Grand-Am Road Racing comes to Kansas Speedway

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Jordan Taylor, Max Angelelli and their team celebrate in Victory Lane.
Jordan Taylor, Max Angelelli and their team celebrate in Victory Lane. Photo by Stephen Cook.

By Stephen Cook

Drivers of the Grand-Am Road Racing series competed on Kansas Speedway’s new 2.37 mile road course for the first time on August 16 and 17. It was also the last time “Grand-Am” will compete in Kansas City; next year the series will be merged with American Le Mans (ALMS), creating a new league known as United SportsCar Racing.

In Saturday’s Rolex Sports Car Series race, Jordan Taylor and Max Angelelli won first place in the Daytona Prototypes (DP) class. The two drivers took turns piloting their car, beating the 13 other cars in the DP class. In addition, the drivers lead the championship in overall points.

In the Grand Touring class, Alessandro Balzan and Leh Keen took home first in their Ferrari 458. In the GX class, Joel Miller and Tristan Nunez drove their Mazda6 to victory.

The drivers of the Continental Tire Sports Car Challenge competed earlier in the day, with Matt Bell and John Edwards taking first in the Grand Sport class in their Camaro GS.R. Driving their Mazda Speed 3 in the Street Tuner class, Taylor Hacquard and Derek Jones were promoted to first place after Michael Valiante was penalized for manipulating the last restart.

John Edwards and Matt Bell drove their Camaro GS.R to victory. Photo by Stephen Cook
John Edwards and Matt Bell drove their Camaro GS.R to victory. Photo by Stephen Cook

The Lamborghini Super Trofeo series also had two races during the weekend, one under the lights on Friday with a second midday Saturday. Kevin Conway won the first race and Al Carter was the winner of the second.

Kansas Speedway, most familiar with NASCAR racing, incorporated a portion of the oval into the course, which allowed cars to reach their top speeds. In addition to the oval, the six-turn road course presented drivers with high speed areas followed by hard braking zones. The entrance and exit featured tight corners as well as a hairpin in the infield.

“I think the biggest thing is the oval is difficult, like Daytona that we go to is easy banking, you don’t even have to think about it. When you go through NASCAR three and four here, it’s actually a corner which is kind of fun for a driver,” said Jordan Taylor, driver of the #10 Corvette Daytona Prototype. “It’s really high speed going in turn one and once you get in the infield it’s nothing exciting, but it’s more technical than it looks on a track map. So for a driver it’s challenging, and that’s fun.”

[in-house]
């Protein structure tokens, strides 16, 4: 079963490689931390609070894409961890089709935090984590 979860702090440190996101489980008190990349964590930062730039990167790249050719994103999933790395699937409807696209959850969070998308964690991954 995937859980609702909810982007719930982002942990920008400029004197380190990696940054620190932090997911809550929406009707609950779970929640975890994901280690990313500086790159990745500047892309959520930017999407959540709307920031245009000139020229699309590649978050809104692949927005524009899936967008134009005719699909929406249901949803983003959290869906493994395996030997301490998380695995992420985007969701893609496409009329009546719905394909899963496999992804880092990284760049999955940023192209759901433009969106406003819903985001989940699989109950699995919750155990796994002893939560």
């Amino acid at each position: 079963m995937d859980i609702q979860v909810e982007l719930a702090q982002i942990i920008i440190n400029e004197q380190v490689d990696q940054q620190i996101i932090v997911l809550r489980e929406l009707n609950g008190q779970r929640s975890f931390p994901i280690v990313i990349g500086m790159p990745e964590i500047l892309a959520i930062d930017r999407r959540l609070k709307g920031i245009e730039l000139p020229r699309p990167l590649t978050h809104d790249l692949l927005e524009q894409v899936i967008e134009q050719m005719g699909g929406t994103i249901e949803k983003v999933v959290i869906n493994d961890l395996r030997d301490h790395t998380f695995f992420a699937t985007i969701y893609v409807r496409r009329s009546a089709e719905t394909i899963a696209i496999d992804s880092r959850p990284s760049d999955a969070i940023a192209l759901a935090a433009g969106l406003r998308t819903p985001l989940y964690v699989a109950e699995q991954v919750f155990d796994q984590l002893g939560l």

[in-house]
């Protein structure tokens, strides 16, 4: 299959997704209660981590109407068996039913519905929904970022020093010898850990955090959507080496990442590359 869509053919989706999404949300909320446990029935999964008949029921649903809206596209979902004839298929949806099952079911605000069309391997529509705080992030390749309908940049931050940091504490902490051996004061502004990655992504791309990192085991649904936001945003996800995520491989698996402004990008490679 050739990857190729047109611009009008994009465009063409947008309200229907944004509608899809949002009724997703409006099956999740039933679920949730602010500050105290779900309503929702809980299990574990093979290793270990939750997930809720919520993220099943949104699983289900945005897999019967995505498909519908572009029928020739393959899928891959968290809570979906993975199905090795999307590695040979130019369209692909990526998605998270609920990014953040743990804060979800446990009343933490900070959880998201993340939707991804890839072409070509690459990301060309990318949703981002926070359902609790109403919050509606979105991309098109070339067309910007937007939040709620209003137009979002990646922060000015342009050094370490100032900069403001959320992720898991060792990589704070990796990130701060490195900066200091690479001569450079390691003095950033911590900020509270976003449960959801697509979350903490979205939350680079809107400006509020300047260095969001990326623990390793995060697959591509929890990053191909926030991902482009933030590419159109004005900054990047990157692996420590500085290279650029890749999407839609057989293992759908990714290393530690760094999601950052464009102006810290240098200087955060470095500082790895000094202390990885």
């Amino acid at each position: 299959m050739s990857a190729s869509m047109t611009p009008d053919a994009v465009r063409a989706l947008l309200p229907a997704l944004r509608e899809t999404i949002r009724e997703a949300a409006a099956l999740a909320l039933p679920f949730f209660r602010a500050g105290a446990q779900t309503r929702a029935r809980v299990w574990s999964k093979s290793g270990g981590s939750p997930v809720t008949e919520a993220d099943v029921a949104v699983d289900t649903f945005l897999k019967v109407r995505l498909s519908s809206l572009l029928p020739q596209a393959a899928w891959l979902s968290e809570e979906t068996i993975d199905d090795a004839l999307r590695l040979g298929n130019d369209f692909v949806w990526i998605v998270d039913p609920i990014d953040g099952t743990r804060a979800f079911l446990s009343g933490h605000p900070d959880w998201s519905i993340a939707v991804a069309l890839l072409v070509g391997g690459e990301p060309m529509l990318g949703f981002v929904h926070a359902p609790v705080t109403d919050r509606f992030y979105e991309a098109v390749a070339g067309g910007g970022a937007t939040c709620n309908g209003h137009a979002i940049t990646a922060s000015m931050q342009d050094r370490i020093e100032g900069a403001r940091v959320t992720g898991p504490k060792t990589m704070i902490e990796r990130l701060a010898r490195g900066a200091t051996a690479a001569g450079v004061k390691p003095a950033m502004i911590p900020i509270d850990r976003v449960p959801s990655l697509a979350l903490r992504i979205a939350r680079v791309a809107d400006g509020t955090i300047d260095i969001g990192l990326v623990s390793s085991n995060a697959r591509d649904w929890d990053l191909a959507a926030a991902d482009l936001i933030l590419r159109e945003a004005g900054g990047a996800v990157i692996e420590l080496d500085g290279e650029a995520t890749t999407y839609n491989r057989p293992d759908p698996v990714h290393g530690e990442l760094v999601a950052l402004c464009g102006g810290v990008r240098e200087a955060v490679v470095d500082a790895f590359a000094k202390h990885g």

The Lamborghini Super Trofeo Challenge featured two races during the weekend. Photo by Stephen Cook.
The Lamborghini Super Trofeo Challenge featured two races during the weekend. Photo by Stephen Cook.

In Saturday’s night race, the 500+ horsepower Daytona Prototype cars reached speeds of around 190 mph. Unlike the other classes, which feature modified production cars, Daytona Prototypes are purpose-built race cars.

Due to the merger with ALMS, Kansas Speedway is not guaranteed a spot on next year’s calendar. However, even if they aren’t added to the 2014 season schedule, track organizers say road racing may return to Kansas Speedway in the years to come.

For more information about Grand-Am road racing, visit grand-am.com

For more information about United SportsCar Racing, visit http://unitedsportscar.com/

Rolex Sports Car Series race results: http://www.grand-am.com/scheduleResults/results.aspx?eid=3487&sid=1

Continental Tire Sports Car Challenge race results : http://www.grand-am.com/scheduleResults/results.aspx?eid=3488&sid=2

Contact Stephen Cook, editor-in-chief, at scook35@jccc.edu.

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